Literacy and Liberty


Investigative Project
Posted by: , November 7, 2018, 12:38 pm
Filed under: Uncategorized

At the beginning of the semester we discussed what literacy can be defined as. One of the definitions we found was the ability to read, write, and understand. I am interested in researching how literacy is defined across cultures. Every culture has different traditions and ways that they do things.  If we found there to be so many interpretations of literacy within our own culture and understanding, there must be so many other ways to define it. Going off of that, I want to look into the different ways one’s literacy is utilized in cultures that don’t use or don’t often use a written language. During the exploration period of the world’s history, the European countries brought their particular type of literacy and traditions surrounding reading and writing etc to other places around the world that already had their own type of literacy and traditions. The colonized places were required to assimilate and take on the culture of the colonizing. This meshing of cultures created a large combination of traditions and understandings of the usages of literacy.  It would also be interesting to research the significance that literacy has had throughout history and the ways in which it impacted the development of countries and the power dynamic within such nations.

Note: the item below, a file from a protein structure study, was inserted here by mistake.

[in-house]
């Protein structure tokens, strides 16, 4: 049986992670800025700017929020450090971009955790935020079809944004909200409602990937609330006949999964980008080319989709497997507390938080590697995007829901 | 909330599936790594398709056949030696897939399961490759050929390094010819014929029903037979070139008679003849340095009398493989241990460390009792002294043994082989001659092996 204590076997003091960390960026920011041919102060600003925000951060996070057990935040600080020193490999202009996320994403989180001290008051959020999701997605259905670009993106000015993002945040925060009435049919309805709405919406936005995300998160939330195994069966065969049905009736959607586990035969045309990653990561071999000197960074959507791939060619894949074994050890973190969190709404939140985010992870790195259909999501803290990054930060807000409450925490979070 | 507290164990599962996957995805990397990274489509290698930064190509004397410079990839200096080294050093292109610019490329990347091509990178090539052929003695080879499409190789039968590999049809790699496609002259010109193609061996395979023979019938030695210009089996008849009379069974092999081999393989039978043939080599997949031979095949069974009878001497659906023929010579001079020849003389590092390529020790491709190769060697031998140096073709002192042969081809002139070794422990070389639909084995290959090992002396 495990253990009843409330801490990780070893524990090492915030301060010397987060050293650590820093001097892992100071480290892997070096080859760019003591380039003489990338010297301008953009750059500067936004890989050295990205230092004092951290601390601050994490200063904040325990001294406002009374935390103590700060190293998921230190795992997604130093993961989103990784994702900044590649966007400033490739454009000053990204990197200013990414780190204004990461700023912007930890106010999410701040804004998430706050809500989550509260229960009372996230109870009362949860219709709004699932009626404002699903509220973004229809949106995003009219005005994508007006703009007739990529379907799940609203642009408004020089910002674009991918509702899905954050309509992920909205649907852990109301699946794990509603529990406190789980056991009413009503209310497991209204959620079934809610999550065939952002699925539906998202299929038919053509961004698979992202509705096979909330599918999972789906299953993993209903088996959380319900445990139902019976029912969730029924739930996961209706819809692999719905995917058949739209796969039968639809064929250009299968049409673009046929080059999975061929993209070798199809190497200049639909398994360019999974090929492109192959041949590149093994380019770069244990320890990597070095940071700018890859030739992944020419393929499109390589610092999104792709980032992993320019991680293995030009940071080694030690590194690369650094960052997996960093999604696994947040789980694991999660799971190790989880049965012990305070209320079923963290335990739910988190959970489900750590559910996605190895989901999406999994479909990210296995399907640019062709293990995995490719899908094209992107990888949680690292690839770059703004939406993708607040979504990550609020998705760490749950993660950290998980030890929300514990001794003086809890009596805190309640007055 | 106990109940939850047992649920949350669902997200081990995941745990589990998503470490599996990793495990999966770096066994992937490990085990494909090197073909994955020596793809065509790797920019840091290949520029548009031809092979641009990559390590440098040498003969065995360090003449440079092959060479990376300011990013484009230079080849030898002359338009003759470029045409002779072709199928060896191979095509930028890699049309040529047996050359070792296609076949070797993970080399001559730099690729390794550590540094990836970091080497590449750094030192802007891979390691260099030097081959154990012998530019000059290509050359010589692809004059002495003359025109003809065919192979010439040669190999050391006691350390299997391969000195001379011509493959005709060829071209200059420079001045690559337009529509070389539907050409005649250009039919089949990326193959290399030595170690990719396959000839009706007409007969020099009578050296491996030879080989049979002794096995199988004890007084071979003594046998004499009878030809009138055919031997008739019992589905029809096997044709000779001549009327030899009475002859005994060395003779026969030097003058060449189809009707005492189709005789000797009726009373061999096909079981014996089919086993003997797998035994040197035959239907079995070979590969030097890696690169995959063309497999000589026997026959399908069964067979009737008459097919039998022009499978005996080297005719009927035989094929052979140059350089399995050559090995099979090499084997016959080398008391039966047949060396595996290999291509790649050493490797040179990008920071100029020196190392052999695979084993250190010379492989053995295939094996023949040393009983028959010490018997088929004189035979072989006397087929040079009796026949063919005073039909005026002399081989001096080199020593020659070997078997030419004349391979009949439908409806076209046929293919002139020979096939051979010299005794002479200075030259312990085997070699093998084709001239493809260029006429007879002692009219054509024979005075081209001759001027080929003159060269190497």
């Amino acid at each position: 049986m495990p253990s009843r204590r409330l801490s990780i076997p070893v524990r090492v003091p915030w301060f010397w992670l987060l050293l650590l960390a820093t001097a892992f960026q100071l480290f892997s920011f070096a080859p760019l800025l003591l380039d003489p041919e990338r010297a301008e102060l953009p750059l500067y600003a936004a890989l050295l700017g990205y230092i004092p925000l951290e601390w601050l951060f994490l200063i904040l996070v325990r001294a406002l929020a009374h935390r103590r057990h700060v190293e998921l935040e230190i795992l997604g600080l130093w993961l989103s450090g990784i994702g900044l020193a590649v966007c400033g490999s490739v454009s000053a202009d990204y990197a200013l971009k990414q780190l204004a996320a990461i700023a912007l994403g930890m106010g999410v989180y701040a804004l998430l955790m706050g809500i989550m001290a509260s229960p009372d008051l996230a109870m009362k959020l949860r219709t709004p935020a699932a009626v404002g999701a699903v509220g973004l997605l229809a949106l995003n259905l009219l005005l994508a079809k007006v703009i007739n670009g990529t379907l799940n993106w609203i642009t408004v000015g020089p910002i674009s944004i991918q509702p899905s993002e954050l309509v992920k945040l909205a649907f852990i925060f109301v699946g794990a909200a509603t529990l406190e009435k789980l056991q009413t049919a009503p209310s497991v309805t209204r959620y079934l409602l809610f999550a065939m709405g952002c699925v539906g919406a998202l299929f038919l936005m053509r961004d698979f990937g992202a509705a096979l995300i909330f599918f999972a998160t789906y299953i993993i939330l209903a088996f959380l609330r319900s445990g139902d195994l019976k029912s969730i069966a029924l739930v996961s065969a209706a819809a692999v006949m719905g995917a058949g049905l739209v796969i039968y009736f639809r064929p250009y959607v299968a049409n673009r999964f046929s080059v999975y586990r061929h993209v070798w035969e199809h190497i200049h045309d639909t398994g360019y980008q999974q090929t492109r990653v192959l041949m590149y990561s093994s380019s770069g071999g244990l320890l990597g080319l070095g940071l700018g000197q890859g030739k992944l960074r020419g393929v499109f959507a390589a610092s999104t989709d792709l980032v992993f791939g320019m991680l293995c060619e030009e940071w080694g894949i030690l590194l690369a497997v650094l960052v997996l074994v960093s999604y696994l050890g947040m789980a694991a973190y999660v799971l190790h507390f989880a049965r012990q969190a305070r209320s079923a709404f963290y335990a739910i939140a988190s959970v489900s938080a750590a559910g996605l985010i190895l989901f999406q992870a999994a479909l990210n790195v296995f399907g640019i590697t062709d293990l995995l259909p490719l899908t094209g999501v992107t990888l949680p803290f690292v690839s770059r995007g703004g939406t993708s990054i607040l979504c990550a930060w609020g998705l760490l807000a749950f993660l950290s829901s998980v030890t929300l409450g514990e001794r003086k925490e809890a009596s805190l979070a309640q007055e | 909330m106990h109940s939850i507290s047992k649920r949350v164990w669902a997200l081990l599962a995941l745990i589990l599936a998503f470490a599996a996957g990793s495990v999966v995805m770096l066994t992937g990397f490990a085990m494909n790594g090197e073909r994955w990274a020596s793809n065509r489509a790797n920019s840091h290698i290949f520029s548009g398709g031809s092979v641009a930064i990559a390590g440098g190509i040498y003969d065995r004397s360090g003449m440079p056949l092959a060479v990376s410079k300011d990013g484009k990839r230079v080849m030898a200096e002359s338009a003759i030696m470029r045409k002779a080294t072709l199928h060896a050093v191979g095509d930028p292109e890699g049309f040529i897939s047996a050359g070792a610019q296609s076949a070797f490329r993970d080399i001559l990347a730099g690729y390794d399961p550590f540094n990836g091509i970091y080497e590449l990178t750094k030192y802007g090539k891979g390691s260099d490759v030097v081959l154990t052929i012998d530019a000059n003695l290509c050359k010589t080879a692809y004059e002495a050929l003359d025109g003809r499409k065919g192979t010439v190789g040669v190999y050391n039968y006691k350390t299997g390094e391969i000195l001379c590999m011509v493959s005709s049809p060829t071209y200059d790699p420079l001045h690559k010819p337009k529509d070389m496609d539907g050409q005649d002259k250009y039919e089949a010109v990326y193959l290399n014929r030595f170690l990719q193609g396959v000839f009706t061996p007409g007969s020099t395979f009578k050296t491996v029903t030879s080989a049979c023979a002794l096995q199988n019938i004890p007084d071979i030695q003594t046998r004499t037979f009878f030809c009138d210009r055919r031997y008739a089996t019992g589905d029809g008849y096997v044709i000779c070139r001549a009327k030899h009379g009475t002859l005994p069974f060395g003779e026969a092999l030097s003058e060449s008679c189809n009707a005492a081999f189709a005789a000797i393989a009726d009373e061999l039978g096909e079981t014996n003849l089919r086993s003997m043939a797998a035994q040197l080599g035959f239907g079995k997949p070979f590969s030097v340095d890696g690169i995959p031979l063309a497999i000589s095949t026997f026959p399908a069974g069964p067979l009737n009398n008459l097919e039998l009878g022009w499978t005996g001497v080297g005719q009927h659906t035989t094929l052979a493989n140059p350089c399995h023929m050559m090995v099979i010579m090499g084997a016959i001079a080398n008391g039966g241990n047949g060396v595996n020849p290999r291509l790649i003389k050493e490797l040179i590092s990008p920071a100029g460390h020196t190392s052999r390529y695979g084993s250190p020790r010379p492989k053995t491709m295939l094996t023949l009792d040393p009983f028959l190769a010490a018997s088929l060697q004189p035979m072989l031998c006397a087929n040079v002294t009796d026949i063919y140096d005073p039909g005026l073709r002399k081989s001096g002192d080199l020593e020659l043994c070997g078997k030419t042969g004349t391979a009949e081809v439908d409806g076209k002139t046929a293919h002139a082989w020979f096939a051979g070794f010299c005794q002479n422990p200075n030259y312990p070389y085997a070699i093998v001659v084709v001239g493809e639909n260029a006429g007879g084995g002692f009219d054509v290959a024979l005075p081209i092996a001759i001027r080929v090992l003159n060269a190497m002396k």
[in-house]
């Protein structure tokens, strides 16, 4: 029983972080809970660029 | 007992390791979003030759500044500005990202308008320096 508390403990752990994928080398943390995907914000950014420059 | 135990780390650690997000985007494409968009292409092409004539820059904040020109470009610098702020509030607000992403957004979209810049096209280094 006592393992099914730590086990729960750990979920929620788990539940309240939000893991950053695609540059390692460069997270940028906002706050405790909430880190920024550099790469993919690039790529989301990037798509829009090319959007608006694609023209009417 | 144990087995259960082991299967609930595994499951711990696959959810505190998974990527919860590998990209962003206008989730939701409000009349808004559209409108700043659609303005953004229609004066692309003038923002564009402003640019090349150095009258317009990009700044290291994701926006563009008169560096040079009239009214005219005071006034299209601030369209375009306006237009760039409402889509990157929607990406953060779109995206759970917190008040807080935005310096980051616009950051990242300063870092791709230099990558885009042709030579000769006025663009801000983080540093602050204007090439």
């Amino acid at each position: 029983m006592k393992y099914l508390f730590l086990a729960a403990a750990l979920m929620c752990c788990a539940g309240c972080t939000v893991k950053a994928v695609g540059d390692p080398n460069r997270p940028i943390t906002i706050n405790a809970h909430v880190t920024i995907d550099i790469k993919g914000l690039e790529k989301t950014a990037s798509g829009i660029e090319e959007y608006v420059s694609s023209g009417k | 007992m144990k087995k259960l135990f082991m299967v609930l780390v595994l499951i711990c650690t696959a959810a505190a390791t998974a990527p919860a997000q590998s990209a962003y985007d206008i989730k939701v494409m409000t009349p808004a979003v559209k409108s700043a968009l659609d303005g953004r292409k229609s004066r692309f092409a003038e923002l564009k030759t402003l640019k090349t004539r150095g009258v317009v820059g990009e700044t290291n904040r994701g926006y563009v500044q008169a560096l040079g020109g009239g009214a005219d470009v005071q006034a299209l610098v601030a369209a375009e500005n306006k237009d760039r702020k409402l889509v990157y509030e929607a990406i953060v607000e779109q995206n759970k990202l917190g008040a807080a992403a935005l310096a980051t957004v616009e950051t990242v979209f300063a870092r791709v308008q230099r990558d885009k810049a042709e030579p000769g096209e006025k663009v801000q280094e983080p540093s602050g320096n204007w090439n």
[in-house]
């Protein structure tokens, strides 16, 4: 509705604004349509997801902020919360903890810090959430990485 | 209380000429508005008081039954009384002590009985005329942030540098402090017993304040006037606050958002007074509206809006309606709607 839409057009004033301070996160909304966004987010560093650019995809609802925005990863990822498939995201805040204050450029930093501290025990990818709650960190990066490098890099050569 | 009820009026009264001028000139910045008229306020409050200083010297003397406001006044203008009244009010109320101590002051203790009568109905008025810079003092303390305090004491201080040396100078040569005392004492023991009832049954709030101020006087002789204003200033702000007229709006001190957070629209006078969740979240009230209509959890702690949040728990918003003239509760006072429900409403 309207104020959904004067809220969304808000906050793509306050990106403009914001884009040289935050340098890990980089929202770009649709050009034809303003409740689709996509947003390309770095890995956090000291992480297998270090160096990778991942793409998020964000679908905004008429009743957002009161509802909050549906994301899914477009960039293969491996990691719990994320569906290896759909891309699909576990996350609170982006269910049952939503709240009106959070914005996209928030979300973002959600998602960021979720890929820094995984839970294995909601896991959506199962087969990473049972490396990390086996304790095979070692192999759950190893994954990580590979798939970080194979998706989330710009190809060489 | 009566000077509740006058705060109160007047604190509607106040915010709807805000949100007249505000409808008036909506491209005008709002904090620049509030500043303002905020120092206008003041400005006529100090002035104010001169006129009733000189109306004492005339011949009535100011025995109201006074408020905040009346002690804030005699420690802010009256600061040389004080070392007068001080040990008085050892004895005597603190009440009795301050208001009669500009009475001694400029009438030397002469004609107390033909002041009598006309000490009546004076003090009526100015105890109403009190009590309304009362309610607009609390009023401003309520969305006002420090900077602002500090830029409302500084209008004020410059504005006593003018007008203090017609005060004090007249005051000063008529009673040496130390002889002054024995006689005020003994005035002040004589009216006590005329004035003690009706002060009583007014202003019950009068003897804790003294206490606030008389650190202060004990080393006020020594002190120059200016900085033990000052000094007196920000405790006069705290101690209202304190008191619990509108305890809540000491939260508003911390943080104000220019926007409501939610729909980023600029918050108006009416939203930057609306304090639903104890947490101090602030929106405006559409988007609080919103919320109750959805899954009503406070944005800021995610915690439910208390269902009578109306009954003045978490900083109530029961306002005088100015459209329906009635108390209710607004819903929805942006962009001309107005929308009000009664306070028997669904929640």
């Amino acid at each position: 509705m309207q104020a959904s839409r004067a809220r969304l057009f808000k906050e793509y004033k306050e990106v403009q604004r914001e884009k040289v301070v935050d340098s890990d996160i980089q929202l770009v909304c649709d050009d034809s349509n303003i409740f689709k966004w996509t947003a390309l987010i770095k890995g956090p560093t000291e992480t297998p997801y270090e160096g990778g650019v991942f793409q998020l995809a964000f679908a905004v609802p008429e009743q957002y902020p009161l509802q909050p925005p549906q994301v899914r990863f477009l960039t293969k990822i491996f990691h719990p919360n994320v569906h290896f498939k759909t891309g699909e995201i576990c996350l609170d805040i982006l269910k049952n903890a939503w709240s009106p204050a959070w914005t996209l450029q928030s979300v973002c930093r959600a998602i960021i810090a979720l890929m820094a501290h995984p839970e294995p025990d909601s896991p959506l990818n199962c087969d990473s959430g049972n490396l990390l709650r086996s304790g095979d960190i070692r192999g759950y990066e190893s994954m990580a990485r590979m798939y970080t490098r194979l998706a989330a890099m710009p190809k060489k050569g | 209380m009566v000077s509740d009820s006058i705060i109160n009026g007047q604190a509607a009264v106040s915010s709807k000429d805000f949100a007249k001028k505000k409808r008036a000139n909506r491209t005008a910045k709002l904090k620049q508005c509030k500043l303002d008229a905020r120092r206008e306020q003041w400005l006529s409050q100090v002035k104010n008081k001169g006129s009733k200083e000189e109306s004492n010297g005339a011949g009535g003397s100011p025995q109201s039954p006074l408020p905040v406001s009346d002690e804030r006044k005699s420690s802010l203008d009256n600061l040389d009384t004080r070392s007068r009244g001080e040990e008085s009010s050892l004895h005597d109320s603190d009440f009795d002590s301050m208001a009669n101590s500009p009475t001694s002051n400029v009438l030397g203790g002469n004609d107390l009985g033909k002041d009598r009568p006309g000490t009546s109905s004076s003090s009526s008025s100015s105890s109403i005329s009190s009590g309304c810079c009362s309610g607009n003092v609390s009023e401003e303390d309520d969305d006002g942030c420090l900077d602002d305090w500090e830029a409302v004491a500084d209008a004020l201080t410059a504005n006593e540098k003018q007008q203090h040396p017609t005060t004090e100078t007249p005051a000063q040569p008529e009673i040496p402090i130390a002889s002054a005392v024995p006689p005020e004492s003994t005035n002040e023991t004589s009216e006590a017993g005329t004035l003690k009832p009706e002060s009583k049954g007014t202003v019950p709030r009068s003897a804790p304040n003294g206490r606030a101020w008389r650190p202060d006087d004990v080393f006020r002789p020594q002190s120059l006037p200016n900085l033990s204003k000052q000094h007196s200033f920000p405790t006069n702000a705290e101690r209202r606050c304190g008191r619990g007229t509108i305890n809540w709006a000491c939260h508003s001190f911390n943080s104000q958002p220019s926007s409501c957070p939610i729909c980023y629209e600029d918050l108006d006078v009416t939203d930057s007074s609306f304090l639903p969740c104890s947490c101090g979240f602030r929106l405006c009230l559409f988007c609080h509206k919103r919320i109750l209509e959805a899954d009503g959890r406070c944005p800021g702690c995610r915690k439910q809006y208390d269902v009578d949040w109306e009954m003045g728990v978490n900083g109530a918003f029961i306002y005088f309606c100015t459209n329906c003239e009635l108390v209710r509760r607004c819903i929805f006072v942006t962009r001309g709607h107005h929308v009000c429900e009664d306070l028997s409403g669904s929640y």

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Meredith, I am deeply interested in your research topic, looking at how different cultures define literacy. I am curious as to whether you plan on generalizing how different cultures across the world define literacy, or if you plan on defining literacy by region, or some other method. I think an approach to your research you could take as you may have alluded to above would be that of looking at how literacy came to have so many different definitions, rather than looking at what those definitions are for so many different cultures. Good Luck.

   Reed Kearins 11.11.18 @ 2:53 pm

Meredith–this is great! It’s just going to need some focus, for which you want to look as you begin your research. For example, is there a particular area/nation/community of the world in which you are particularly interested? Or a certain time period? I encourage you to revisit Sylvia Scribner, too–you’ll remember that she also highlights how presumptuous and “Western” is the assumption that print literacy equals literacy.

Lastly for now: I’m guessing you’ll want a more anthropological focus, but Walter Ong has a classic (if now somewhat dated) book, _Orality and Literacy_ (1982), on these broad questions.

   Professor Seiler 11.11.18 @ 5:12 pm



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